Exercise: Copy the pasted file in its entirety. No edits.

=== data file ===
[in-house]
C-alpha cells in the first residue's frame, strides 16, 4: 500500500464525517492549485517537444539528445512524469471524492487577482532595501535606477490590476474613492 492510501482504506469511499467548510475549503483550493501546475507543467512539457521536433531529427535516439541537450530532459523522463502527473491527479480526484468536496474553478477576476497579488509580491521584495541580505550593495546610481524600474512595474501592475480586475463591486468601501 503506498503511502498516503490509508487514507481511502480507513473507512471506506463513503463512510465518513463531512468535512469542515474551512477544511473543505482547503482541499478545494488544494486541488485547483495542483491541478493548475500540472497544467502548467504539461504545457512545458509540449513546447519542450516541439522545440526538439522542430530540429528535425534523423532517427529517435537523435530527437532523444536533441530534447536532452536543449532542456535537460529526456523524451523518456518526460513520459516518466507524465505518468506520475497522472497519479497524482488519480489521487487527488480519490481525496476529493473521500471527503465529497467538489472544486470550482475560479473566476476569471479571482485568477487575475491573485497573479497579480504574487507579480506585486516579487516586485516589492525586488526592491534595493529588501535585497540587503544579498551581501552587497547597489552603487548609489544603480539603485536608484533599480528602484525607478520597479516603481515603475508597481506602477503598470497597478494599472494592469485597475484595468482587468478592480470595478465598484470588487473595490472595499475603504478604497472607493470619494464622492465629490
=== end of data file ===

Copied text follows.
[in-house]
C-alpha cells in the first residue's frame, strides 16, 4: 500500500464525517492549485517537444539528445512524469471524492487577482532595501535606477490590476474613492 492510501482504506469511499467548510475549503483550493501546475507543467512539457521536433531529427535516439541537450530532459523522463502527473491527479480526484468536496474553478477576476497579488509580491521584495541580505550593495546610481524600474512595474501592475480586475463591486468601501 503506498503511502498516503490509508487514507481511502480507513473507512471506506463513503463512510465518513463531512468535512469542515474551512477544511473543505482547503482541499478545494488544494486541488485547483495542483491541478493548475500540472497544467502548467504539461504545457512545458509540449513546447519542450516541439522545440526538439522542430530540429528535425534523423532517427529517435537523435530527437532523444536533441530534447536532452536543449532542456535537460529526456523524451523518456518526460513520459516518466507524465505518468506520475497522472497519479497524482488519480489521487487527488480519490481525496476529493473521500471527503465529497467538489472544486470550482475560479473566476476569471479571482485568477487575475491573485497573479497579480504574487507579480506585486516579487516586485516589492525586488526592491534595493529588501535585497540587503544579498551581501552587497547597489552603487548609489544603480539603485536608484533599480528602484525607478520597479516603481515603475508597481506602477503598470497597478494599472494592469485597475484595468482587468478592480470595478465598484470588487473595490472595499475603504478604497472607493470619494464622492465629490